In spite of the substantial modification of bitumen properties, due to the addition of SBS copolymer, it is difficult to draw, on the basis of these data, objective predictions about the performance of the final product.
Traditional tests are in fact conceived in order to establish a set of specifications for the bitumen and hardly match the actual conditions in service.
Most prefabricated membranes end up on buildings roofs which are naturally exposed to great climatic effects. In this respect thermal cycling, taking place according to the natural daily, seasonal or yearly frequencies, plays a fundamental role.
On the practical point of view, thermal cycling turns in mechanical cycling because of the roof structure which consists of different materials with different thermal expansion coefficients.
Therefore waterproofing membrane, and in particular the bitumen-based binder, must be able to withstand stresses induced by the alternate stretching and shrinking of the overall roof structure. According to the season, extreme environment conditions can produce winter embrittlement, leading to crack formation, or in turn, summer softening which impairs dimensional stability.
Primary performance of bitumen, when used as membrane binder, was analyzed on the basis of the above considerations using the dynamic data reported in the former section.
As previously mentioned the building of a continuous rubbery matrix enhances to a great extent bitumen elasticity. For this reason storage modulus was chosen as an effective indicator of viscoelastic behavior.
Using the experimental data reproduced in figure 4 a series of master curves, storage modulus vs. frequency, was obtained at different reference temperatures in the range 50/ 120 degreess C with a steo of 10 degree C.
Treatment of experimental data was performed on the basis of time-temperature superposition principle. Coefficients co1 and co2 in equation (4) were corrected, in order to provide coefficients C11 and cl2 corresponding to the actual reference temperature (T1), using the following equations:
Master curves, obtained in this way, provided the data used in constructing the plot of storage modulus vs. temperature as reported in figure 9. The range of temperature considered covers most of the in service conditions, while reference frequencies were selected according to the previously mentioned natural cycling of the roof. The highest frequency (1 Hz) can be representative for the thermal shock induced by a sudden summer storm or for the stresses that the roof undergoes during the construction and the maintenance.
Addition of SBS copolymer improves bitumen performance over the entire temperature range. In comparison with neat bitumen behavior, as represented by the dashed line, modified bitumen exhibits, at the same time, higher moduli at high temperatures and lower moduli at low temperatures. Moreover it is important to note that the performance of modified bitumen seems to be satisfactory even at the boundary conditions. The combination of low temperatures and high frequencies may cause embrittlement and failure, on the contrary high temperatures and low frequencies promote creep and flow. Neat bitumen just behaves in this way, while modified bitumen displays in turn flexibility or consistency enough to withstand both conditions.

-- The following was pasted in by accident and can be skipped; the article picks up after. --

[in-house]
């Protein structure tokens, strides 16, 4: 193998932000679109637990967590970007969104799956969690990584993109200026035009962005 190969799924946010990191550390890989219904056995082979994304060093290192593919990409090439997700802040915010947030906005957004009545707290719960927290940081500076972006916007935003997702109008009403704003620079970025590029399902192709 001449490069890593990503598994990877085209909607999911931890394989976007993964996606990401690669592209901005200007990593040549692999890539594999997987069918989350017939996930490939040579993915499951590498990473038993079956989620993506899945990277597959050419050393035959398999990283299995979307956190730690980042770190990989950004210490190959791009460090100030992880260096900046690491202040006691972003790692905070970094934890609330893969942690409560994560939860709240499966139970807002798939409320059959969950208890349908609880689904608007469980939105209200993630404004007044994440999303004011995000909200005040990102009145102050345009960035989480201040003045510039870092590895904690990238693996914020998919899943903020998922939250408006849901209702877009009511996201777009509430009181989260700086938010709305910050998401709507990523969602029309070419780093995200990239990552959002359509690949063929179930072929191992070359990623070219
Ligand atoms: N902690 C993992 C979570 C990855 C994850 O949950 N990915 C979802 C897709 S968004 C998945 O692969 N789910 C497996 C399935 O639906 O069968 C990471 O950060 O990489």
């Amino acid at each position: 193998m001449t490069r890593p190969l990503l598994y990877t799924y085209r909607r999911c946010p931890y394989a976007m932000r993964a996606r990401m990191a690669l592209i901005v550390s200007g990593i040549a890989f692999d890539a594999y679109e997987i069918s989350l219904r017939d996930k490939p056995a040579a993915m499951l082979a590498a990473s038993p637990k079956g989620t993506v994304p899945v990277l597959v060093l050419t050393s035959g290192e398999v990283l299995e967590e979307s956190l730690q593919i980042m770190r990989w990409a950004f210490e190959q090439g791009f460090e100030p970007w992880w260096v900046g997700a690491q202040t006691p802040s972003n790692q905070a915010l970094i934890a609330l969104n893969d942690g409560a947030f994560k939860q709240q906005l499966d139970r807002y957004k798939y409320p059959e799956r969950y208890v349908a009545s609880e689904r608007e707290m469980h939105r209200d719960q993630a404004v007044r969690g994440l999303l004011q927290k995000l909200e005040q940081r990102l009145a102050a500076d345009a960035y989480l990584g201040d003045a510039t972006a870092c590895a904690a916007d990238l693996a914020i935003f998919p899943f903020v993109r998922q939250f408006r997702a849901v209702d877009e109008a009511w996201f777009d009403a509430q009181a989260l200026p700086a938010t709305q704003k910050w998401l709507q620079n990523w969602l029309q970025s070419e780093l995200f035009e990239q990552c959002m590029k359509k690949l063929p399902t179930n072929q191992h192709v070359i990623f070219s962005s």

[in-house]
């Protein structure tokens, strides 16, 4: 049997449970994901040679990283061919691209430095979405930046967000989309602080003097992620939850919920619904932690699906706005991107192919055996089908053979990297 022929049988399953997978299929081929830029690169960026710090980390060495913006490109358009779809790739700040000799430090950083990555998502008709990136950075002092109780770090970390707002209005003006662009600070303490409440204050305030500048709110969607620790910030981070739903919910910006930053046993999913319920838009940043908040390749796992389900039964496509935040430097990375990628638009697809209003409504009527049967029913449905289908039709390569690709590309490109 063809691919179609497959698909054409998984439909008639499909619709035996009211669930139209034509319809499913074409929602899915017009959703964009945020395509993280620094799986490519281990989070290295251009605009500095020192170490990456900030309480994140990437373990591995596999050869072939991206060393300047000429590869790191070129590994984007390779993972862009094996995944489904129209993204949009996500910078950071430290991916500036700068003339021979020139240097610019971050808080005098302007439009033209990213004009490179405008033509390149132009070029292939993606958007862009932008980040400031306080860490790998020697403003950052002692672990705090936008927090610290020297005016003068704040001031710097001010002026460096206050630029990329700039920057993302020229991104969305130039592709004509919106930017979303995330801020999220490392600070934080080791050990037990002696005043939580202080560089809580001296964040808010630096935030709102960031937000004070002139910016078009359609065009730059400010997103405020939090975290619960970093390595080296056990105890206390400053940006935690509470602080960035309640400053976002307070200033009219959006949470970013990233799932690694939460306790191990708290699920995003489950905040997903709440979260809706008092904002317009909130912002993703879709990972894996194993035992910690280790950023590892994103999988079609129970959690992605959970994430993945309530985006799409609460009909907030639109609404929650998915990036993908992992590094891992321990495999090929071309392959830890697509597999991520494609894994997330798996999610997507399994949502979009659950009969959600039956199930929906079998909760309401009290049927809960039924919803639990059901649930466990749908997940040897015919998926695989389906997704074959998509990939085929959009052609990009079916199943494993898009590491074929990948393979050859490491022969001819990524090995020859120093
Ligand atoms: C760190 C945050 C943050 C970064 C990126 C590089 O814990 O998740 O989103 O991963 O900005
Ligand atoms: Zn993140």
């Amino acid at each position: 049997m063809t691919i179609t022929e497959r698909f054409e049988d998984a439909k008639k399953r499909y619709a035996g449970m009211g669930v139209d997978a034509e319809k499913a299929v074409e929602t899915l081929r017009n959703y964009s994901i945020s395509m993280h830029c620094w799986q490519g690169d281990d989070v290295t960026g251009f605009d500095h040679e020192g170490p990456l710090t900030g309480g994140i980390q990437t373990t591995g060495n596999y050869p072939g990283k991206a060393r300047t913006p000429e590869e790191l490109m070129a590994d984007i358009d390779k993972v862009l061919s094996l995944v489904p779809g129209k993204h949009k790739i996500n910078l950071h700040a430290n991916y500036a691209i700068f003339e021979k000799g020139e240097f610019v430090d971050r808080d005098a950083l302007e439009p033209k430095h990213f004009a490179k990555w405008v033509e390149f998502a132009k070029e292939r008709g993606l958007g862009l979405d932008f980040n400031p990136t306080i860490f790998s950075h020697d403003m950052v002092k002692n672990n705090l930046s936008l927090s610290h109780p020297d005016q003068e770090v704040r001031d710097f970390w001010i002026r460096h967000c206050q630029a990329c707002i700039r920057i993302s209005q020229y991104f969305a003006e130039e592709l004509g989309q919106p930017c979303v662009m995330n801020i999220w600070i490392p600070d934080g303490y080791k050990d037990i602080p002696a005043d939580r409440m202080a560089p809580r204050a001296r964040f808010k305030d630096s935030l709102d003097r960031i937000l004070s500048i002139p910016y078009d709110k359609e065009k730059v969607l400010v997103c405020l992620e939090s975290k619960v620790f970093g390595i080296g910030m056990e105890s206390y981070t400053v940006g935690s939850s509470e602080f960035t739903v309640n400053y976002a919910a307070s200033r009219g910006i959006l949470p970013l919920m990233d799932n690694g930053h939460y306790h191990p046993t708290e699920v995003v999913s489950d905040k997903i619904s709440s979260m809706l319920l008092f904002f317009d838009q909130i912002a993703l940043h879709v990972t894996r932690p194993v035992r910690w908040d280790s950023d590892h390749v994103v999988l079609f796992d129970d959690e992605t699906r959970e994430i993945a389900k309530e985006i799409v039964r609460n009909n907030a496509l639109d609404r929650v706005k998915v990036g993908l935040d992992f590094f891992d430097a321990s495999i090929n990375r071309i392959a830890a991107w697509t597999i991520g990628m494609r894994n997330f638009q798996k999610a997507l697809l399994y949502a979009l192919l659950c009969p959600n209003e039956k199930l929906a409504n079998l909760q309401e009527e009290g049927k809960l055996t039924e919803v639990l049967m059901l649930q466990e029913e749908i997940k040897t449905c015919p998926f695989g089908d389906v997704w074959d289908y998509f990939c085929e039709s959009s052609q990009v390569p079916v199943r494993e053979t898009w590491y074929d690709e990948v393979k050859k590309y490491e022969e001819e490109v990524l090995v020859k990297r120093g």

Primary performance assessment, as outlined above trying to match final in service conditions, proves the effectiveness of dynamic-mechanical measurements when used in analyzing polymer-bitumen systems.
As regards the other waterproofing requirements, i.e. durability, dynamic measurements, combined with suitable aging procedures, could represent a promising technique.
Bitumen viscoelastic behavior can be modified to a great extent and carefully tuned, in order to match practical requirements, by the addition of styrenic thermoplastic elastomers.
Hot mixing of bitumen and SBS copolymers leads to the formation of a rubber-like continuous phase. This can be directly detected by fluorescence microscopy or rendered in evidence by dynamic-mechanical analysis.
Time-temperature superposition principle was proven valid, for bitumen/SBS blends, in the temperature range-50/120 degrees C. Empirical shift factors (aT) values fit well the WLF equation.
Dynamic-mechanical analysis has found to be a powerful technique for performance assessment, allowing the prediction of viscoelastic behavior in the final service conditions; in this respect storage modulus was chosen as an effective indicator of viscoelastic behavior. Modified bitumen performs much better than neat bitumen in all the experimental range investigated. This is particularly evident at boundary conditions, i.e. at the extreme temperature and
(1). Dianik, E., Gargani, L., "Bitumen modification with SBS thermoplastic elastomers," 4th Eurobitume Symposium, 276, (Spain 1989). (2.) Piazza, S., Arcozzi, A. and Verga, C., "Modified bitumens containing thermoplastic polymers," Rubber Chem. Tech., 53, 994 (1980). (3.) Kraus, G., "Modification of asphalt by blck polymers of butadiene and styrene," Rubber Chem. Tech., 55, 1389 (1982). (4.) Bouldin, M., Collins, J.M. and Berker, A., "Rheology and microstructure of polymer/ asphalt blends," presented at a meeting of the Rubber Division, American Chemical Society, Las Vegas, Nevada May 29-June 1, 1990. (5.) Ferry, J.D., "Viscoelastic properties of polymers," John Wiley, N.Y., (3rd edition), (1980).
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|Author:||Vitalini Sacconi, L.|
|Date:||May 1, 1992|